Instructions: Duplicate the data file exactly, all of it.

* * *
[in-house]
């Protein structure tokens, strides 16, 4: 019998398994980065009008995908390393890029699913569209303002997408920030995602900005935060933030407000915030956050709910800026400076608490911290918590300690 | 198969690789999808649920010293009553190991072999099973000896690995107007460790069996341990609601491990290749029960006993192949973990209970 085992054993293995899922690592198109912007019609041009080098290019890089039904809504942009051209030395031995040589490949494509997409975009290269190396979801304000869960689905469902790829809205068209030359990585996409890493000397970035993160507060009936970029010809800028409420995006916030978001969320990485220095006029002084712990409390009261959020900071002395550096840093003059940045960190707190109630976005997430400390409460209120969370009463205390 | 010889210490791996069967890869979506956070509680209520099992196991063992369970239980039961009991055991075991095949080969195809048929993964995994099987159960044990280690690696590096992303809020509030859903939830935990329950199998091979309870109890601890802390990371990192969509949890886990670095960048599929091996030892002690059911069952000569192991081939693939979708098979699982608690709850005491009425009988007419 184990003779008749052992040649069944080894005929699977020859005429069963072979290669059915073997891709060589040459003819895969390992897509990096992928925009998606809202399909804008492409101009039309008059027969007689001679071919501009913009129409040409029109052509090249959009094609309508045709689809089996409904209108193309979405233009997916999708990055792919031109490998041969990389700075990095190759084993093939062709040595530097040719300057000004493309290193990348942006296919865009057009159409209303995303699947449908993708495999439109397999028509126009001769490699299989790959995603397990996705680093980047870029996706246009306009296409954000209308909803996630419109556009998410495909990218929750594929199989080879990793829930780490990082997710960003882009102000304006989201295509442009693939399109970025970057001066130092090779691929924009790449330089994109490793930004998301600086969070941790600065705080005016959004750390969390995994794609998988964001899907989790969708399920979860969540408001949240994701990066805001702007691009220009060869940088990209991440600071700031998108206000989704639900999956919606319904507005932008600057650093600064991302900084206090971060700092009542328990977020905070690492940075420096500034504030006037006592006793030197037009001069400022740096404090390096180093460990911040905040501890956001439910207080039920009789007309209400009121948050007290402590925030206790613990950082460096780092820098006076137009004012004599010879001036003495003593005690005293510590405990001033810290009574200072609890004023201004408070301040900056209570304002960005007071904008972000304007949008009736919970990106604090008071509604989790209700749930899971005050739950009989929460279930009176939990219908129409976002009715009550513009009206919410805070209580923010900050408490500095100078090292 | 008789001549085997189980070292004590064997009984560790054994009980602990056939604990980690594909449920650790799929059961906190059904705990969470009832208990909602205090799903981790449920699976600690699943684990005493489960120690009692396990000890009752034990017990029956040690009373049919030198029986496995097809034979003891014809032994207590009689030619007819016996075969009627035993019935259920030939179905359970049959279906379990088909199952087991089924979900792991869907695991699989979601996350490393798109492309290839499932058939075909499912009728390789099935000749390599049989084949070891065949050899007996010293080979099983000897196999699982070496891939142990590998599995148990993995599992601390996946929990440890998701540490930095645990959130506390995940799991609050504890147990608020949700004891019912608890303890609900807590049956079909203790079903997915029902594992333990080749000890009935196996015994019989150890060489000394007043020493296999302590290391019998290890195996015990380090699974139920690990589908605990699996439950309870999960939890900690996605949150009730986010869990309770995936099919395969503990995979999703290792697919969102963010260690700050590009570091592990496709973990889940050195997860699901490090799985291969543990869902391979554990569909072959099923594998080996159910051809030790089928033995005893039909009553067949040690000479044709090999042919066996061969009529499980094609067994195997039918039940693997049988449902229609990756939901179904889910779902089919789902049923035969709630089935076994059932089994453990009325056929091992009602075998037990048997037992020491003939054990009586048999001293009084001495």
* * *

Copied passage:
[in-house]
């Protein structure tokens, strides 16, 4: 019998398994980065009008995908390393890029699913569209303002997408920030995602900005935060933030407000915030956050709910800026400076608490911290918590300690 | 198969690789999808649920010293009553190991072999099973000896690995107007460790069996341990609601491990290749029960006993192949973990209970 085992054993293995899922690592198109912007019609041009080098290019890089039904809504942009051209030395031995040589490949494509997409975009290269190396979801304000869960689905469902790829809205068209030359990585996409890493000397970035993160507060009936970029010809800028409420995006916030978001969320990485220095006029002084712990409390009261959020900071002395550096840093003059940045960190707190109630976005997430400390409460209120969370009463205390 | 010889210490791996069967890869979506956070509680209520099992196991063992369970239980039961009991055991075991095949080969195809048929993964995994099987159960044990280690690696590096992303809020509030859903939830935990329950199998091979309870109890601890802390990371990192969509949890886990670095960048599929091996030892002690059911069952000569192991081939693939979708098979699982608690709850005491009425009988007419 184990003779008749052992040649069944080894005929699977020859005429069963072979290669059915073997891709060589040459003819895969390992897509990096992928925009998606809202399909804008492409101009039309008059027969007689001679071919501009913009129409040409029109052509090249959009094609309508045709689809089996409904209108193309979405233009997916999708990055792919031109490998041969990389700075990095190759084993093939062709040595530097040719300057000004493309290193990348942006296919865009057009159409209303995303699947449908993708495999439109397999028509126009001769490699299989790959995603397990996705680093980047870029996706246009306009296409954000209308909803996630419109556009998410495909990218929750594929199989080879990793829930780490990082997710960003882009102000304006989201295509442009693939399109970025970057001066130092090779691929924009790449330089994109490793930004998301600086969070941790600065705080005016959004750390969390995994794609998988964001899907989790969708399920979860969540408001949240994701990066805001702007691009220009060869940088990209991440600071700031998108206000989704639900999956919606319904507005932008600057650093600064991302900084206090971060700092009542328990977020905070690492940075420096500034504030006037006592006793030197037009001069400022740096404090390096180093460990911040905040501890956001439910207080039920009789007309209400009121948050007290402590925030206790613990950082460096780092820098006076137009004012004599010879001036003495003593005690005293510590405990001033810290009574200072609890004023201004408070301040900056209570304002960005007071904008972000304007949008009736919970990106604090008071509604989790209700749930899971005050739950009989929460279930009176939990219908129409976002009715009550513009009206919410805070209580923010900050408490500095100078090292 | 008789001549085997189980070292004590064997009984560790054994009980602990056939604990980690594909449920650790799929059961906190059904705990969470009832208990909602205090799903981790449920699976600690699943684990005493489960120690009692396990000890009752034990017990029956040690009373049919030198029986496995097809034979003891014809032994207590009689030619007819016996075969009627035993019935259920030939179905359970049959279906379990088909199952087991089924979900792991869907695991699989979601996350490393798109492309290839499932058939075909499912009728390789099935000749390599049989084949070891065949050899007996010293080979099983000897196999699982070496891939142990590998599995148990993995599992601390996946929990440890998701540490930095645990959130506390995940799991609050504890147990608020949700004891019912608890303890609900807590049956079909203790079903997915029902594992333990080749000890009935196996015994019989150890060489000394007043020493296999302590290391019998290890195996015990380090699974139920690990589908605990699996439950309870999960939890900690996605949150009730986010869990309770995936099919395969503990995979999703290792697919969102963010260690700050590009570091592990496709973990889940050195997860699901490090799985291969543990869902391979554990569909072959099923594998080996159910051809030790089928033995005893039909009553067949040690000479044709090999042919066996061969009529499980094609067994195997039918039940693997049988449902229609990756939901179904889910779902089919789902049923035969709630089935076994059932089994453990009325056929091992009602075998037990048997037992020491003939054990009586048999001293009084001495």